Forget about a competing bid for Sceptre Investment Counsel Ltd. .
Scotia Capital Markets analyst Phil Hardie doesn't foresee a mutual fund company wading in with a rival offer to that from Fiera Capital Inc. "Acquisitions in the institutional space differ from those in the mutual fund sector in that hostile bids are highly unlikely," he wrote in a report released Thursday. See Globe story on Sceptre-Fiera deal.
But Sceptre shares should have near-term support at $6.60 per share because Fiera's minority investor and former BCE chief executive officer Jean Monty plans to acquire 833,333 shares of the merged entity, Fiera Sceptre, at $6 per share, Mr. Hardie said. (This proposed $5-million purchase was struck before the announcement of the agreement to merge the two institutionally-focused money managers.)
Mr. Hardie calculates that Fiera's offer effectively represents a 27-per-cent premium to Sceptre's June 15 closing price of $5.20 a share, and estimates that Fiera paid roughly $79.5-millon for Sceptre.
The analyst, however, upgraded his rating on Sceptre to "sector perform" and raised his target price to $7.50 a share to reflect an improved outlook for Sceptre. The investment firm will now get the much-need scale from a combined publicly traded firm that will manage $30-billion in assets, he said.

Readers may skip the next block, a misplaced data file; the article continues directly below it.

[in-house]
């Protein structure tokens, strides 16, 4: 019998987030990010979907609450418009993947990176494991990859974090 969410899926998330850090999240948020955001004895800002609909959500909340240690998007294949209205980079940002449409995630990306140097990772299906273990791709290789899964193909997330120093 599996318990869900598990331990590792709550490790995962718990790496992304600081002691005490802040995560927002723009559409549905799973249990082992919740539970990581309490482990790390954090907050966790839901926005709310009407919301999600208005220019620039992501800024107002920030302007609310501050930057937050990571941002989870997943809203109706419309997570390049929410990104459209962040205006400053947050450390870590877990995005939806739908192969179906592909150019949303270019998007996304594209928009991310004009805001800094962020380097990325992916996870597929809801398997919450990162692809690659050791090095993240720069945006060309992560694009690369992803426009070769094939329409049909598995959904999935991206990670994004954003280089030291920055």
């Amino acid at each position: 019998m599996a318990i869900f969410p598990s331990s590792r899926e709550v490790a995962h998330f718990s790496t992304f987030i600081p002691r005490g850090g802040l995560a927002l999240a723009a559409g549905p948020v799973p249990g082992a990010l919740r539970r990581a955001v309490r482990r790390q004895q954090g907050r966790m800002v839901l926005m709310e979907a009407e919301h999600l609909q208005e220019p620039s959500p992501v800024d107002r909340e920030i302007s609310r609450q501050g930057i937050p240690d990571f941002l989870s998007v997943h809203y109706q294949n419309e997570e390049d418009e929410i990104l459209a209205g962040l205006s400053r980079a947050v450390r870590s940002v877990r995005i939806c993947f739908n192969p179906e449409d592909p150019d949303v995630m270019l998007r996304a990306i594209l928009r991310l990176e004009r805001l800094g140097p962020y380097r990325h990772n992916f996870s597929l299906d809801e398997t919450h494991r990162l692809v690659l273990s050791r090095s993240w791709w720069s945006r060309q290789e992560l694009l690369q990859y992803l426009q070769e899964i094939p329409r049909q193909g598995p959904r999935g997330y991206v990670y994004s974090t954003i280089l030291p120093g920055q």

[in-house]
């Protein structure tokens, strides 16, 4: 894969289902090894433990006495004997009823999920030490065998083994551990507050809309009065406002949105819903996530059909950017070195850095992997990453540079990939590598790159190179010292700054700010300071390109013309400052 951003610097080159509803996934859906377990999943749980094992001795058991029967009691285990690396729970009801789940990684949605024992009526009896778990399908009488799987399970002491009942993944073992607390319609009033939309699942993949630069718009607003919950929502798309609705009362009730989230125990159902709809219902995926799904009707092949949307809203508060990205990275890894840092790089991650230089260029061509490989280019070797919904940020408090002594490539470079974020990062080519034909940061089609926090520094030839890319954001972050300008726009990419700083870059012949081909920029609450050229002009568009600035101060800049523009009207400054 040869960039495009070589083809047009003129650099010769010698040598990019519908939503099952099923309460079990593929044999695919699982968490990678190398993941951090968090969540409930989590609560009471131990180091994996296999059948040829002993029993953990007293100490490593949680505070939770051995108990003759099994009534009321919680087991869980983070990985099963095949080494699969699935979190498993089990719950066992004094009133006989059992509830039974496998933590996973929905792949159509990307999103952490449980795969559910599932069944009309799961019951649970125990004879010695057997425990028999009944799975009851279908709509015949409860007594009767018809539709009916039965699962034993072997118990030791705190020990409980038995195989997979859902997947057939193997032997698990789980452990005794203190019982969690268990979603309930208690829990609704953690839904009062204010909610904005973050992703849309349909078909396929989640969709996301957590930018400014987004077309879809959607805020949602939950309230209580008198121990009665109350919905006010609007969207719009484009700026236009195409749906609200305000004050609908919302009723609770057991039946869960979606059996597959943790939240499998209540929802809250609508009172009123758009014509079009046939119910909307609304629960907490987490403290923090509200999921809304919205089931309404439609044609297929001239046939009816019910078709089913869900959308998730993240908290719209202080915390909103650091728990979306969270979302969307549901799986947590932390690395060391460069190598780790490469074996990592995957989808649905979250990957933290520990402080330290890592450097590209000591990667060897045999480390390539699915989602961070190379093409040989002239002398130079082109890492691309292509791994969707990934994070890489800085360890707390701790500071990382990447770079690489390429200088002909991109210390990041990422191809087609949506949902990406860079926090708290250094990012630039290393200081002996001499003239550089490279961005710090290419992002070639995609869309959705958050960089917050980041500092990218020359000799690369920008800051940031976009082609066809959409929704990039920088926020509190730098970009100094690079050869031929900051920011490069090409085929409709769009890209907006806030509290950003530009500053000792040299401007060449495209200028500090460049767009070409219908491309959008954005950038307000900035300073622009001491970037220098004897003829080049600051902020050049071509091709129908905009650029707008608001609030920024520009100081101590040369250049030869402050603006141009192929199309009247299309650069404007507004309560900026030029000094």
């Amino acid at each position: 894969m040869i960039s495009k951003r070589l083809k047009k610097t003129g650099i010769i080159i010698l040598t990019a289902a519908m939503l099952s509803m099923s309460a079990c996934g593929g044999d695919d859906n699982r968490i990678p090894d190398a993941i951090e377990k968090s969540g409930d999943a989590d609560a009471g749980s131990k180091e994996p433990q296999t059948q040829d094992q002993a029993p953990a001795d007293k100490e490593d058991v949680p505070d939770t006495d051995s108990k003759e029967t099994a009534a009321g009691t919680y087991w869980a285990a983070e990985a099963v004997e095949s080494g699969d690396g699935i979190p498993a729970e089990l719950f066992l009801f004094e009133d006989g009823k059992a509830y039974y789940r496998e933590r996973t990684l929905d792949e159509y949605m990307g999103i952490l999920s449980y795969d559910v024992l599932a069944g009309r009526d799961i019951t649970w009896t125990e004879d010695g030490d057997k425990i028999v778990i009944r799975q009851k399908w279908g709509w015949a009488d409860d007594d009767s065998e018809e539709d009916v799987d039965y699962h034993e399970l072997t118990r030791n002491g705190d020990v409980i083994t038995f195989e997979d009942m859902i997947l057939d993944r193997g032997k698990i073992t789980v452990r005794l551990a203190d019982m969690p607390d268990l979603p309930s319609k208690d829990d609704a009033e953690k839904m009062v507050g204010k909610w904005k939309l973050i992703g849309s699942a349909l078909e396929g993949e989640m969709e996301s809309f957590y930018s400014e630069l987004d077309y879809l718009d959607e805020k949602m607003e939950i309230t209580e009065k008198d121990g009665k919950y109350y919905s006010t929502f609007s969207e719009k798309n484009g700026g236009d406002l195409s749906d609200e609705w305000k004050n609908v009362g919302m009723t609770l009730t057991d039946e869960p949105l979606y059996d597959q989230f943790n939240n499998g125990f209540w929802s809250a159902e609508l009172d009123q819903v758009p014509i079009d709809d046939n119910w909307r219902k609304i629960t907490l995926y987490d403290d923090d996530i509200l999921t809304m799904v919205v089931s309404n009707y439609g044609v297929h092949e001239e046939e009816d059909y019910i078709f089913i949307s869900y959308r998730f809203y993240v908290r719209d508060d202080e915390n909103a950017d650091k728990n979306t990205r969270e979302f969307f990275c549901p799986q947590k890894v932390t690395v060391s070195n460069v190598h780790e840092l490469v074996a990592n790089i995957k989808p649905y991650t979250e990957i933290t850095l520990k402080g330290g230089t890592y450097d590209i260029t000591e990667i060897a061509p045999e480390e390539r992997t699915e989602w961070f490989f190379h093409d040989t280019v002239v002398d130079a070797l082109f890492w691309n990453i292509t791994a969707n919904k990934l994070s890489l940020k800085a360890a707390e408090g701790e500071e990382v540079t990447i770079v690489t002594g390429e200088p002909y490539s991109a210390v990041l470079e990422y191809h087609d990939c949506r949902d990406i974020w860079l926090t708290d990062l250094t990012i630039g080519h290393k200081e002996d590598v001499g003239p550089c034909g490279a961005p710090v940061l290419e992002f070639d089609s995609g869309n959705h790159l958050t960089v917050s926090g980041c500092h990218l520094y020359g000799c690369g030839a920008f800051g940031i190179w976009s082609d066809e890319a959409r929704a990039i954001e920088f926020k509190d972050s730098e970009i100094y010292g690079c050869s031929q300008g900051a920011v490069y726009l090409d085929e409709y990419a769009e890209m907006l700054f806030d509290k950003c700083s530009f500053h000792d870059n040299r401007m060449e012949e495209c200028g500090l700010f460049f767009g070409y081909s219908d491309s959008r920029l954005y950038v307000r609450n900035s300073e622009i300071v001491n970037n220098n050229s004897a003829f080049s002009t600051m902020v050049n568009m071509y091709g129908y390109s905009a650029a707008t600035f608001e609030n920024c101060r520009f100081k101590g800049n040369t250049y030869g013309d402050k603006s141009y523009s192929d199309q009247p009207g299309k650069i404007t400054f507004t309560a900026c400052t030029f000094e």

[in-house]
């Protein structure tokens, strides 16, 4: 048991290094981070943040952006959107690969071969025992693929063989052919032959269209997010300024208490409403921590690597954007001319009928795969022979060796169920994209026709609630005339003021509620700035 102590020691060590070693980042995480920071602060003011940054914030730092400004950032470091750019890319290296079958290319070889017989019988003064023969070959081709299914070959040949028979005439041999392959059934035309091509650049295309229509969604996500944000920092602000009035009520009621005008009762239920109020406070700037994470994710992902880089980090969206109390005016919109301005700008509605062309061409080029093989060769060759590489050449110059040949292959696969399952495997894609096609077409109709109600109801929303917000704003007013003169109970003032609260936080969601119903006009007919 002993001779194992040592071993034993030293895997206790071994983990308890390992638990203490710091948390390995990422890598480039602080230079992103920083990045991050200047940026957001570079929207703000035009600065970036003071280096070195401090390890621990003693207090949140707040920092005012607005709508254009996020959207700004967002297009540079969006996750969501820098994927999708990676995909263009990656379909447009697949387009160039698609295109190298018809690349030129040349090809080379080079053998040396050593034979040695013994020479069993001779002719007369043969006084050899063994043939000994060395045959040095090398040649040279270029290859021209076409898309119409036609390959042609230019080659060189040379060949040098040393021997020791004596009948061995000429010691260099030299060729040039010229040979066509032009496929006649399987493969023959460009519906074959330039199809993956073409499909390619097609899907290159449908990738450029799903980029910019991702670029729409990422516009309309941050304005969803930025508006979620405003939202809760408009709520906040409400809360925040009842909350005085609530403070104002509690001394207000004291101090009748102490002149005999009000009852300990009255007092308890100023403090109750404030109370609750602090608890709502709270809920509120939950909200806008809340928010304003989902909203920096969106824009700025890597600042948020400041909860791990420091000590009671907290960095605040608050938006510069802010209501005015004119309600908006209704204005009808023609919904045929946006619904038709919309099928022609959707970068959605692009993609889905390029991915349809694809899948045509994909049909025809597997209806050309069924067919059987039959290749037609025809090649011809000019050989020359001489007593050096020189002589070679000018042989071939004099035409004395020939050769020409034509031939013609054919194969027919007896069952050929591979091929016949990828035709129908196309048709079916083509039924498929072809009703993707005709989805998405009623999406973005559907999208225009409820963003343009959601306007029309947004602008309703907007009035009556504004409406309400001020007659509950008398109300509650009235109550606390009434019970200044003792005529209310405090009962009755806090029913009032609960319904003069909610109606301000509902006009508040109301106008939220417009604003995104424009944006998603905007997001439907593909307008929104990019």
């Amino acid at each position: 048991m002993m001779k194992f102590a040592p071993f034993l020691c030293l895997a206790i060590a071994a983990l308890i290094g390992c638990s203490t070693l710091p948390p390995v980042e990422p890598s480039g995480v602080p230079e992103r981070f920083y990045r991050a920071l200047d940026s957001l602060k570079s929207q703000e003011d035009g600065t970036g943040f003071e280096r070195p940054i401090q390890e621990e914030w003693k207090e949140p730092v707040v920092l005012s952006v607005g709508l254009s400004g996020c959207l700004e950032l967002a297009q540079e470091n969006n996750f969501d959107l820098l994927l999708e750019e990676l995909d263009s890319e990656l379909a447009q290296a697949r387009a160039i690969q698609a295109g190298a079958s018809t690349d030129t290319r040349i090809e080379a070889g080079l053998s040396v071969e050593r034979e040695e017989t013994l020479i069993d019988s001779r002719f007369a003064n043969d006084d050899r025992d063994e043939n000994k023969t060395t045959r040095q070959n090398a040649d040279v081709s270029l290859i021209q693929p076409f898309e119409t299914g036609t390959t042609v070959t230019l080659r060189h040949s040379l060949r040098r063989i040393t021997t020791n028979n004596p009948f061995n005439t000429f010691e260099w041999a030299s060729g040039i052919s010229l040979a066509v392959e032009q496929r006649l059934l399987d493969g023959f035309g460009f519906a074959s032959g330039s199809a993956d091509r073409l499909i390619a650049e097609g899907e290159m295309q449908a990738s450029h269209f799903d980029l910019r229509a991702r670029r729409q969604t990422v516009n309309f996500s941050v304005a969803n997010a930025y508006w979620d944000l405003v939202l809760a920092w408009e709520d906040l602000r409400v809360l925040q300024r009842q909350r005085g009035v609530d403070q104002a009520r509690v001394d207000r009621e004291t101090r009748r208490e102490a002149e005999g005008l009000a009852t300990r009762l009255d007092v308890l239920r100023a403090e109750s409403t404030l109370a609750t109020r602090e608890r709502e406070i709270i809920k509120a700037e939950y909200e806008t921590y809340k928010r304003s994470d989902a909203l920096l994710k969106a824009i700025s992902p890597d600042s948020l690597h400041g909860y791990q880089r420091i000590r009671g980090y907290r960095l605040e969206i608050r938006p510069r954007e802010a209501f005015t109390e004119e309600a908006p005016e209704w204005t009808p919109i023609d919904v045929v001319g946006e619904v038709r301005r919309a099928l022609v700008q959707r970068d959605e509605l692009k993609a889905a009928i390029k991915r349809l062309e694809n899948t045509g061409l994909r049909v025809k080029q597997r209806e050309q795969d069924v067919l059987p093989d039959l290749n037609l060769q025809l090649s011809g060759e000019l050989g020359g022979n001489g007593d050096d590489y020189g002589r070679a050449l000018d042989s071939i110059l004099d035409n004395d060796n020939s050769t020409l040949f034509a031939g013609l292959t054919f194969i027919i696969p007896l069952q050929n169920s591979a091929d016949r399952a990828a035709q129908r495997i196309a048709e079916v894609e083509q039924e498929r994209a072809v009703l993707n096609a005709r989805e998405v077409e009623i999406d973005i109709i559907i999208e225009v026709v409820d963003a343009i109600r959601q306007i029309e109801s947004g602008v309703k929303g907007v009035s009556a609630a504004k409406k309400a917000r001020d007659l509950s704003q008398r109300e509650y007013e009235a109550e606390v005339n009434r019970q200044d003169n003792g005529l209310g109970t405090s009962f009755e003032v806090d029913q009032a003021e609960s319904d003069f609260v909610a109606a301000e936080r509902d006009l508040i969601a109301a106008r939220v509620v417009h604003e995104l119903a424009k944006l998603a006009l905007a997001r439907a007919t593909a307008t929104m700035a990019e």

Sceptre could have fetched a higher price from a mutual fund company in better times to implement a strategy of migrating the institutional money management expertise into retail offerings.
"We believe that a retail-focused asset manager could have paid up to $8.50 per share, but circumstances and industry conditions have changed," said Mr. Hardie, the only analyst covering Sceptre.
"With that said, Sceptre's mutual fund performance has not generated industry-leading relative returns, and both its mutual fund and private client businesses have experienced a prolonged trend of net redemptions, which does not likely bode well in garnering full value. Given the current environment and challenges facing the retail fund industry, we believe that very few - if any - retail-oriented asset managers would look to execute this type of asset migration strategy."